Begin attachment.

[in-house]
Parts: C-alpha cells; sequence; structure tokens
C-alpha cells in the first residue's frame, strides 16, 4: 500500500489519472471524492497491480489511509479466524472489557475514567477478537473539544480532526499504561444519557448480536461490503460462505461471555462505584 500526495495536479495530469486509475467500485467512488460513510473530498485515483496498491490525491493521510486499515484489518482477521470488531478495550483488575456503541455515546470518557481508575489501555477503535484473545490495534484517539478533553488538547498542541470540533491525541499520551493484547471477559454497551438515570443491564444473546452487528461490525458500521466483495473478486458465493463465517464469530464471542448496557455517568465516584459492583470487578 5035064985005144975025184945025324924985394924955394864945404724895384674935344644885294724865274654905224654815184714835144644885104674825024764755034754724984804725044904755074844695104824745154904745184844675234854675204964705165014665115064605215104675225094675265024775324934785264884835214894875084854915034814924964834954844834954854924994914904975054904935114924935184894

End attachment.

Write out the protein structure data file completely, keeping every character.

[in-house]
Parts: C-alpha cells; sequence; structure tokens
C-alpha cells in the first residue's frame, strides 16, 4: 500500500489519472471524492497491480489511509479466524472489557475514567477478537473539544480532526499504561444519557448480536461490503460462505461471555462505584 500526495495536479495530469486509475467500485467512488460513510473530498485515483496498491490525491493521510486499515484489518482477521470488531478495550483488575456503541455515546470518557481508575489501555477503535484473545490495534484517539478533553488538547498542541470540533491525541499520551493484547471477559454497551438515570443491564444473546452487528461490525458500521466483495473478486458465493463465517464469530464471542448496557455517568465516584459492583470487578 5035064985005144975025184945025324924985394924955394864945404724895384674935344644885294724865274654905224654815184714835144644885104674825024764755034754724984804725044904755074844695104824745154904745184844675234854675204964705165014665115064605215104675225094675265024775324934785264884835214894875084854915034814924964834954844834954854924994914904975054904935114924935184894